THE FAIR TRADE MOVEMENT is growing in Canada, and not just in the major city centres — like Toronto, Vancouver, and Montreal — where you'd expect. Individuals from all walks of life, including consumers, retailers, purchasing managers, and other community leaders, recognize the need to support socially responsible products sourced from developing countries.
Fair trade labelling initiatives provide a market-based tool that allows businesses and consumers to identify and support products that have been produced and traded in a responsible manner. The financial safety net and other support empowers producers to earn the lives they deserve.
Last September, students at Dalhousie University, as part of the National Fair Trade Campus Week coordinated by the Canadian Fair Trade Network (CFTN) and Fairtrade Canada, held a number of awareness events that included a presentation by Canada Research Chair Gavin Fridell, discussion sessions, trivia activities, awareness tables, and a number of sample products donated by fair trade companies.
Dustin Johnson, a member of the CFTN and the DSU chapter of Engineers Without Borders, in reflecting on the event said, "The events provided an opportunity to connect with other groups on campus, such as the Dalhousie Student Union Sustainability Office and allowed more students to become involved in our work."
Students weren't the only ones involved. The campus administration's Office of Sustainability, which previously hosted Green Week on campus, also tweeted daily trivia questions to students, encouraging them to enter draws for fair trade gift packages.
"Through social media and events held in a variety of locations, we were able to reach a much broader variety of people than many of our previous events," said Johnson. The activity also catalyzed lasting engagement, as engineering students continued to host a fair trade coffee and tea booth throughout the rest of the term.
FAIR TRADE CAMPUS DESIGNATION
Students and administration at Dalhousie are currently working to achieve a Fair Trade Campus designation from Fairtrade Canada. "The CFTN has supported us through advice and materials such as Fair Trade Magazine and helping to facilitate chocolate donations from fair trade companies," said Johnson. "The CFTN has helped us make connections with many groups and businesses across Atlantic Canada that support fair trade and has begun to encourage a new fair trade campus group at Saint Mary's University."
Twenty-six campuses participated in Canada's first Fair Trade Campus Week, which received coverage in several community and campus papers. During the celebration, three new Fair Trade Campus designations were announced, including McGill University, Brock University, and Selkirk College. Edmonton also announced its status as a Fair Trade City. Each designation represents a collaborative effort among community, business, and administrative leaders in making commitments to the availability and awareness of fair trade.
As more Canadians look to take up the cause, the Canadian Fair Trade Network, in two short years, has been instrumental in bringing advocates together and providing resources and guidance to ensure fair trade movement continues to grow.
WHY FAIR TRADE? SOCIAL INEQUALITY & THE GAP
Social inequality is a growing concern for developing communities, where poverty can restrict access to proper living standards, education, and health care. While global businesses reap profits from internationally traded profits, those that work to produce many of the raw inputs for these products risk being taken advantage of. In Canada, there is a significant gap in the supply of fair trade products and the awareness and demand among businesses and consumers.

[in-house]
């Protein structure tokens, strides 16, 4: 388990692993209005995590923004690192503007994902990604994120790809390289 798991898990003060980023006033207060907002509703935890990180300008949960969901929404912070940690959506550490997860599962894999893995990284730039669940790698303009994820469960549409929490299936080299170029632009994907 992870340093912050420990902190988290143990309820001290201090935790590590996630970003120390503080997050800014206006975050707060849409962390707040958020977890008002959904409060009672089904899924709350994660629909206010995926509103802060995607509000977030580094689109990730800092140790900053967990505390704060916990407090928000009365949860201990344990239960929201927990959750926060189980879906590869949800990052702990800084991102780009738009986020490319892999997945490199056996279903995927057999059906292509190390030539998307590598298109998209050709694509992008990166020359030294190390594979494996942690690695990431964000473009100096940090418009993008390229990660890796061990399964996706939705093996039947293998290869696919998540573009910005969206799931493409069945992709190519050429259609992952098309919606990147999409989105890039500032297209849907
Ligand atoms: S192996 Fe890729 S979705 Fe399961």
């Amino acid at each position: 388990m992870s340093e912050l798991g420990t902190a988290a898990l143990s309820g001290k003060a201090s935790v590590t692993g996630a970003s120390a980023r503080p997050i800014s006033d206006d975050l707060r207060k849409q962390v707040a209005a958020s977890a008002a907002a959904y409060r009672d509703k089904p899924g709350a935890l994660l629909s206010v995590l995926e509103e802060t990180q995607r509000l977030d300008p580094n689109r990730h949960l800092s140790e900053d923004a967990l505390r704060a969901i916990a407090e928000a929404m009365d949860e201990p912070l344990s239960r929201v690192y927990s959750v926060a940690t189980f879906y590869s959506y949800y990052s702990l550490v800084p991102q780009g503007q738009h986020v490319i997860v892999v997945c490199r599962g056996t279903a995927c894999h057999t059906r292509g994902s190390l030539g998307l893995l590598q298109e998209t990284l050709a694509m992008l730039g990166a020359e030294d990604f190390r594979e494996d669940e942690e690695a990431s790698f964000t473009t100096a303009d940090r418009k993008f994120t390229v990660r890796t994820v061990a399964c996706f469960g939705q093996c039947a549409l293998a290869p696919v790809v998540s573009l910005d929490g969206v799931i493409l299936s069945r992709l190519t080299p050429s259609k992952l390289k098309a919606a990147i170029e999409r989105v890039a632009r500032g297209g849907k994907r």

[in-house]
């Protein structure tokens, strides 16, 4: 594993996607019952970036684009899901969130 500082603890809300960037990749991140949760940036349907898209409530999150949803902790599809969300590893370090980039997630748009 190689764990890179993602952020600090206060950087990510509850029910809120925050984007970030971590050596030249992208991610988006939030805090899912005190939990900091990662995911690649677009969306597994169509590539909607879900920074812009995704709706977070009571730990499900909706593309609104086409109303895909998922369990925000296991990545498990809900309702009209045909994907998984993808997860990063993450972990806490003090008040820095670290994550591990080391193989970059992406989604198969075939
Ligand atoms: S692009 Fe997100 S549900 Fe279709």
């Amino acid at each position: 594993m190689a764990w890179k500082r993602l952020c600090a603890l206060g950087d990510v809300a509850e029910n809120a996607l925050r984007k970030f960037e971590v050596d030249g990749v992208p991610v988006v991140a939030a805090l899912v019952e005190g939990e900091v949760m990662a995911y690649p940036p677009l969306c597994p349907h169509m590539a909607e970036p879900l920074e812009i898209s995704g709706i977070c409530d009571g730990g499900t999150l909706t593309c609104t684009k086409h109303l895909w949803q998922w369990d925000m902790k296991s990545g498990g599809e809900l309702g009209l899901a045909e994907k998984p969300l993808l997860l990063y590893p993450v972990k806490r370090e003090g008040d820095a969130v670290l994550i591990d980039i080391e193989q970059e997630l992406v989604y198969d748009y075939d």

WHAT IS BEING DONE BY THE FAIR TRADE NETWORK
Fair trade labelling initiatives provide a market-based tool that allows businesses and consumers to identify and support products that have been produced and traded in a socially responsible manner. The financial safety net and other support empowers producers to earn the lives they deserve.
Many community groups across Canada have taken on the responsibility to support awareness and availability of fair trade products, and the CFTN was formed to aid the coordination, learning, and sharing of resources — leading to the designation of Fair Trade Towns and Campuses that represent significant co-operative support for fair trade.
THE FUTURE OF FAIR TRADE
Fair trade ensures producer groups are paid a fair price for their products. This allows them to ensure proper working conditions and to pay hired labourers a fair wage. Additional premiums go to support business and community development to ensure long-term growth that is based on resources that have been earned.
Fair trade has offered a means for collaboration on a range of issues related to international trade. Producer groups are heavily involved with product certification and verification, and consumers are learning more about the means and circumstances in which their products have been produced and traded.
Due to the growing support for fair trade, we’re seeing a greater range of fair trade products available in restaurants, in cafes, and on store shelves. As more groups take on the role of communicating issues related to fair trade, we’re seeing more coverage in local and national media coverage.
Written by Bryce Tarling.
Bryce Tarling works for the CFTN and helped coordinate communications and activities for Fair Trade Campus Week.